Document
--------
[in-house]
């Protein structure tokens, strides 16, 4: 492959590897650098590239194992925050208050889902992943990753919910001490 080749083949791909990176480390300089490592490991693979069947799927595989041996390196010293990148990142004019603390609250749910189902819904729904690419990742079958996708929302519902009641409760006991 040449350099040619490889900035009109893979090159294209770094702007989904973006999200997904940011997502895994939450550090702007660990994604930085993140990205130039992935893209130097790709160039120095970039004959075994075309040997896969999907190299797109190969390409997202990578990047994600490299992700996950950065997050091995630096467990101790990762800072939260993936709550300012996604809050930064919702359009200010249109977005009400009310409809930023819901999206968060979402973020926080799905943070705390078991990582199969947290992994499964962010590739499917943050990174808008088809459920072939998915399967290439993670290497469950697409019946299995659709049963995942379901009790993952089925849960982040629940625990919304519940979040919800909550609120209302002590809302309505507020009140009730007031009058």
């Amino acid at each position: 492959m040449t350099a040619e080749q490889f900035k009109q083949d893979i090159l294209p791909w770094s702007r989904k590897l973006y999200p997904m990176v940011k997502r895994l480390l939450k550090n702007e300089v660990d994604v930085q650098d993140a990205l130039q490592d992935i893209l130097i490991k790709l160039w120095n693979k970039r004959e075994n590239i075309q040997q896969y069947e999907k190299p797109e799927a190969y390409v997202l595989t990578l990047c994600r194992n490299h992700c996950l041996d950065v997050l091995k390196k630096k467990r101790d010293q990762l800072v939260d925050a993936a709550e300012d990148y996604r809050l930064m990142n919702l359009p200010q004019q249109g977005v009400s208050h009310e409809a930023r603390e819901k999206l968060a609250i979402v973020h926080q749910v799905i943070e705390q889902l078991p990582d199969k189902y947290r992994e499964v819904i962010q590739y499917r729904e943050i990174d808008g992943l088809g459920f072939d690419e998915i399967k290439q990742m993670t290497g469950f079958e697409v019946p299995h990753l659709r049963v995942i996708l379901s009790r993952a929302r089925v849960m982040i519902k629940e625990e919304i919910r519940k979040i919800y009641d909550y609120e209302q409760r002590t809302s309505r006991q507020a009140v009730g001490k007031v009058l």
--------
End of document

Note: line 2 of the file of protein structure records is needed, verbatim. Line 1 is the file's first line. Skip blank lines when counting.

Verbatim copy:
């Protein structure tokens, strides 16, 4: 492959590897650098590239194992925050208050889902992943990753919910001490 080749083949791909990176480390300089490592490991693979069947799927595989041996390196010293990148990142004019603390609250749910189902819904729904690419990742079958996708929302519902009641409760006991 040449350099040619490889900035009109893979090159294209770094702007989904973006999200997904940011997502895994939450550090702007660990994604930085993140990205130039992935893209130097790709160039120095970039004959075994075309040997896969999907190299797109190969390409997202990578990047994600490299992700996950950065997050091995630096467990101790990762800072939260993936709550300012996604809050930064919702359009200010249109977005009400009310409809930023819901999206968060979402973020926080799905943070705390078991990582199969947290992994499964962010590739499917943050990174808008088809459920072939998915399967290439993670290497469950697409019946299995659709049963995942379901009790993952089925849960982040629940625990919304519940979040919800909550609120209302002590809302309505507020009140009730007031009058």